Back in March, I offered my views on a note from Pacific Crest's Andy Hargreaves regarding Apple's (NASDAQ:AAPL) next iPhone. Hargreaves asserted the following:

  • Apple customers who would have picked up a $199 iPhone 5s would now go and buy a $299 iPhone 6.
  • The iPhone 6 would cost $60 more to make, meaning Apple would generate an incremental $40 in per-unit gross profit.

Now, following the iPhone 6 and 6 Plus launches, we know that Apple is actually selling the 4.7-inch phones at the same price points as their 5s counterparts and also introduced a 5.5-inch phone at a higher pricing tier.

Nevertheless, I responded to Hargreaves' argument with the following point:

  • A user could potentially shift from buying a 32GB iPhone 5s to a 16GB iPhone 6, which would lead to a per-unit decline in gross margin.

It turns out, though, that Apple brilliantly destroyed the value proposition of doing this, which breaks the major concern I had with Hargreaves' point.

Apple's brilliant pricing scheme
When Apple launched the iPhone 6 and 6 Plus, it pretty brilliantly offered the following pricing tiers (with a two-year contract):

iPhone 6:

  • $199 -- 16GB
  • $299 -- 64GB
  • $399 -- 128GB

iPhone 6 Plus:

  • $299 -- 16GB
  • $399 -- 64GB
  • $499 -- 128GB

As fellow Fool Sam Mattera notes, the 64GB and 128GB models of both the iPhone 6 and the iPhone 6 Plus start to look a lot more attractive for the money than the 32GB models did over the 16GB versions of prior iPhones.

Mattera also notes that a mix shift to higher storage tiers should help boost Apple's iPhone average selling prices, as well as potentially gross margins. This, in a nutshell, is "having your cake and eating it, too."

The offset: iPhone 6 and 6 Plus are more expensive to build
While Apple is likely to benefit from a meaningful mix shift upward, do keep in mind that these new iPhones are almost certainly more expensive to build than their predecessors were.

According to Credit Suisse via G for Games, the 16GB iPhone 5s cost $274.30 to build, while the 16GB iPhone 6 costs $350.60 to build. This means, in a nutshell, that Apple is raking in fewer gross profit dollars per iPhone sold at a given tier.

That being said, let's take this a bit further by looking at the cost structures and gross profit profiles of the iPhone 5s and 6 at the various storage tiers based on Credit Suisse's estimates and average NAND flash prices, sourced from DRAMeXchange.

 Phone Capacity

iPhone 5s Gross Profit

iPhone 6 Gross Profit

16GB

$274.30

$248.40

32GB/64GB

$366.23

$324.19

64GB/128GB

$450.09

$391.91

Sources: Credit Suisse, author estimates, DRAMeXchange.

It's clear that Apple is making significantly less per unit at each storage tier. A common argument is that Apple will simply make up the gross profit dollars via volumes, but, as I noted, Apple is also probably banking on a mix shift up.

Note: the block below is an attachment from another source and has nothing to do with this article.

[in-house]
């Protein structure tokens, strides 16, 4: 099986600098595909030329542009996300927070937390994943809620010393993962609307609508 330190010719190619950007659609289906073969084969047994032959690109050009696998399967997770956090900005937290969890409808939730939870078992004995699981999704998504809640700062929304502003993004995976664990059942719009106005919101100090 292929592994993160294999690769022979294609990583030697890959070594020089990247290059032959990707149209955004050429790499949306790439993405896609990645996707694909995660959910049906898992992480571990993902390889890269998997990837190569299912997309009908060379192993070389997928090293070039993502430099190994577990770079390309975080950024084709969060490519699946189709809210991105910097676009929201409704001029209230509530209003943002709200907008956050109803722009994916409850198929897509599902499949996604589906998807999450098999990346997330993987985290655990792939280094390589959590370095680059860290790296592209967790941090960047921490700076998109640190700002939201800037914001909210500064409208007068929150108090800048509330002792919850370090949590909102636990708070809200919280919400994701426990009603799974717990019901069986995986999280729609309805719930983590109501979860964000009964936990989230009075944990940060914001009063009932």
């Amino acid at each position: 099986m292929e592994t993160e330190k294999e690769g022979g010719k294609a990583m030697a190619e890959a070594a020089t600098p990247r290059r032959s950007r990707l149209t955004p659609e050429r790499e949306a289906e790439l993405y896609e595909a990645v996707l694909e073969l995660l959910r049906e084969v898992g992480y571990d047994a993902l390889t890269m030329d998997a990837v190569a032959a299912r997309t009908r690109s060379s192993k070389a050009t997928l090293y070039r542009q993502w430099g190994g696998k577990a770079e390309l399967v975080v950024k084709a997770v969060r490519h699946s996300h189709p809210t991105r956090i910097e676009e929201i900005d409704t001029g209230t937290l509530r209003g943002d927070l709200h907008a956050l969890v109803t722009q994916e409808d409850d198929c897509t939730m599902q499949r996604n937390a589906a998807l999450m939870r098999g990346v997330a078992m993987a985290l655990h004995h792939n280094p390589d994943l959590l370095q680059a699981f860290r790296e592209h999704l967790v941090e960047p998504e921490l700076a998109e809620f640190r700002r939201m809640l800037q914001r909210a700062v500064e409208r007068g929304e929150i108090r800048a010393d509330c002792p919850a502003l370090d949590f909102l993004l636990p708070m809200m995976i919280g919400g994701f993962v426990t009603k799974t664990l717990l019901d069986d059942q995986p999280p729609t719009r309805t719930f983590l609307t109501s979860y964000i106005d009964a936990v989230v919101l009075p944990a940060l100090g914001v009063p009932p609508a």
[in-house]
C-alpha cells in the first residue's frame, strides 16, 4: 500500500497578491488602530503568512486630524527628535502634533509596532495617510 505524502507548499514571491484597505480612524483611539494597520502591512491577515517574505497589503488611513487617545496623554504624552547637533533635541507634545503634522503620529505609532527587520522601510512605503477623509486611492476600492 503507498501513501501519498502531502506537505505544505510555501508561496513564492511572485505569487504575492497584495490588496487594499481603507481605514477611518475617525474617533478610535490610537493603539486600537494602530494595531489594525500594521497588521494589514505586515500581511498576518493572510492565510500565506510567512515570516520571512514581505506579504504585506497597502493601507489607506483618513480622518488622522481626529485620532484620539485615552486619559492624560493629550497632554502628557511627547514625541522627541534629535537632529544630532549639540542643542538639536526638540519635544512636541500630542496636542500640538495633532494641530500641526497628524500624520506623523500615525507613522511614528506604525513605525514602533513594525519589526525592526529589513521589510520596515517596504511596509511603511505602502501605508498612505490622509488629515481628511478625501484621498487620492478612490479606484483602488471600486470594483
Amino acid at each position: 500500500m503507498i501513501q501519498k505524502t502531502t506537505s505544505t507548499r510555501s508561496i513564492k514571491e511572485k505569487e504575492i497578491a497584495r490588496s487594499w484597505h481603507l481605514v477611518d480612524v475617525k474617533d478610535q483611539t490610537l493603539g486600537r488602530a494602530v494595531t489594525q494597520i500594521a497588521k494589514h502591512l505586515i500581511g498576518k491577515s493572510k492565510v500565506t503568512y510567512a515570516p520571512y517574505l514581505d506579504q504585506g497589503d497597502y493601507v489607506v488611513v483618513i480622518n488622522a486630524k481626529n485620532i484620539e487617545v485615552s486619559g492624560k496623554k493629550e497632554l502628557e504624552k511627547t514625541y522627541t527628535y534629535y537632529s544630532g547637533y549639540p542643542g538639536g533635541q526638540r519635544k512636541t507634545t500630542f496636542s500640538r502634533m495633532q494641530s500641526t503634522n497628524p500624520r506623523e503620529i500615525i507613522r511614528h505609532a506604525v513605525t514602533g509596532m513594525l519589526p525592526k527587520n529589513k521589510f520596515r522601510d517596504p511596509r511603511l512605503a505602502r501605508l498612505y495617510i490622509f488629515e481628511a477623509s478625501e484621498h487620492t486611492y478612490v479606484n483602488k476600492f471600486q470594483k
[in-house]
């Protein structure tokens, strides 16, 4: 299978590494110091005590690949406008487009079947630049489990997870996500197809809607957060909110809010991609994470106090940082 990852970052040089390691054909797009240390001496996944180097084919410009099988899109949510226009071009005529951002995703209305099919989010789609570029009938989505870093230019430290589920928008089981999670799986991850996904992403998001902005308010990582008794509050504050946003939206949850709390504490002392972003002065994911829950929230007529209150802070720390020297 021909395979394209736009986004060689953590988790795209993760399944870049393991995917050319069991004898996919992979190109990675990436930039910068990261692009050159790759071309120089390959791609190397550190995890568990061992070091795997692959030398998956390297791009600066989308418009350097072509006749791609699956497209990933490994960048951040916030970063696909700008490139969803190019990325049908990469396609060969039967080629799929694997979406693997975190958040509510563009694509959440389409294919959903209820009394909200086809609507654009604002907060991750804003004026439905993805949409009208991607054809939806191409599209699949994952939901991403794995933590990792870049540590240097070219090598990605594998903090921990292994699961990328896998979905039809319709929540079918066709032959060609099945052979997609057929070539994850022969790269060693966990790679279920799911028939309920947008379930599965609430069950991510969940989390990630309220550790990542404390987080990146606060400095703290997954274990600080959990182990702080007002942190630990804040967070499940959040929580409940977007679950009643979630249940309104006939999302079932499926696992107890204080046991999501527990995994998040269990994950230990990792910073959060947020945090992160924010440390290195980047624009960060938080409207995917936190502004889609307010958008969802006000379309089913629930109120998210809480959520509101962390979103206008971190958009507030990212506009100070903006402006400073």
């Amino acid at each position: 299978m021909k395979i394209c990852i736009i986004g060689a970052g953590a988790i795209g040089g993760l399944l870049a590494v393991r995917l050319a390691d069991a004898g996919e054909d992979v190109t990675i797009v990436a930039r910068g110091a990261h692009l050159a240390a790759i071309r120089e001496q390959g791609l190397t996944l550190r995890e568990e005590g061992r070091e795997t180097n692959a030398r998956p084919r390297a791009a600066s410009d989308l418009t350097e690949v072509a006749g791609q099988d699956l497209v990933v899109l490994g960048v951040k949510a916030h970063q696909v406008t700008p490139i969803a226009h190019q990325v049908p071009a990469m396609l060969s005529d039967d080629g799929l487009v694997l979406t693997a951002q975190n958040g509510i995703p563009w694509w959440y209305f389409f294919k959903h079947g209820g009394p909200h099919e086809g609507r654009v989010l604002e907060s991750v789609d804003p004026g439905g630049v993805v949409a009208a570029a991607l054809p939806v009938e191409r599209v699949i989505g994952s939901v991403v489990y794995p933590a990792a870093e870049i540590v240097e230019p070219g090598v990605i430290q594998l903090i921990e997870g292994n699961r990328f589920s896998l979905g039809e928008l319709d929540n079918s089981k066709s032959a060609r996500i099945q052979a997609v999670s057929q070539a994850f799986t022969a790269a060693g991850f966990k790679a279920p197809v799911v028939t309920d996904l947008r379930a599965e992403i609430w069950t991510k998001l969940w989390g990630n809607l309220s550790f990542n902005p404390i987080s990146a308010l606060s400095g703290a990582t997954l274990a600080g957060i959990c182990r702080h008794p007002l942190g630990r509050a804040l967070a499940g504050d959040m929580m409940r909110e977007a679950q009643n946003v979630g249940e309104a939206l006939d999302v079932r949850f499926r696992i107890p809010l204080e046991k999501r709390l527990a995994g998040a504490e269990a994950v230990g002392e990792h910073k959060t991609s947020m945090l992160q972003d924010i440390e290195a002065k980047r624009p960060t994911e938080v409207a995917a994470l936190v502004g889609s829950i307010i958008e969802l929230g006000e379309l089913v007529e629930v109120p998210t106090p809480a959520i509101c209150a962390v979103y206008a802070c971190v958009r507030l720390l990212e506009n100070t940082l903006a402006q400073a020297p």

Though Apple doesn't give a detailed breakdown by storage tier, I would imagine that the current iPhone sales distribution is very heavily weighted toward the 16GB model. So, working under that assumption, I'm going to guess that Apple's mix looked something like this for the 5s:

  • 60% 16GB
  • 30% 32GB
  • 10% 64GB

This would imply average gross profit per unit of approximately $320.

If Apple ends up seeing a distribution for the iPhone 6 that looks like the following:

  • 20% 16GB
  • 70% 64GB
  • 10% 128GB

Then this would lead to average gross profit per unit of $315, or just slightly below what the estimate for the iPhone 5s was. Apple, in this case, would probably be more than able to make it up in volume.

The iPhone 6 Plus also helps a mix shift up
Keep in mind, too, that Apple will also probably see users go for the iPhone 6 Plus, and could also gain share with it, so this further skews Apple's potential mix upward. I haven't seen good estimates for the cost of the iPhone 6 Plus, but I would imagine it's more expensive to build since the display is more expensive, the battery is significantly larger, it includes optical image stabilization, and it features a larger chassis.

I would expect, though, that most iPhone 6 Plus buyers will opt for the 64GB and 128GB models, particularly as "phablet" users probably want to store as much content on their phones as possible.

Foolish bottom line
I'm not too worried about driving incremental volume shipments with iPhone 6 and 6 Plus. Further, while the cost structures on these new iPhones are indeed higher, I do tend to agree that the new storage tiers will help drive the mix toward the 64GB and 128GB models, which could help offset the increased cost structures.

It'll be interesting to see what Apple guides to for next quarter for both sales and gross margin.

Ashraf Eassa has no position in any stocks mentioned. The Motley Fool recommends and owns shares of Apple. Try any of our Foolish newsletter services free for 30 days. We Fools don't all hold the same opinions, but we all believe that considering a diverse range of insights makes us better investors. The Motley Fool has a disclosure policy.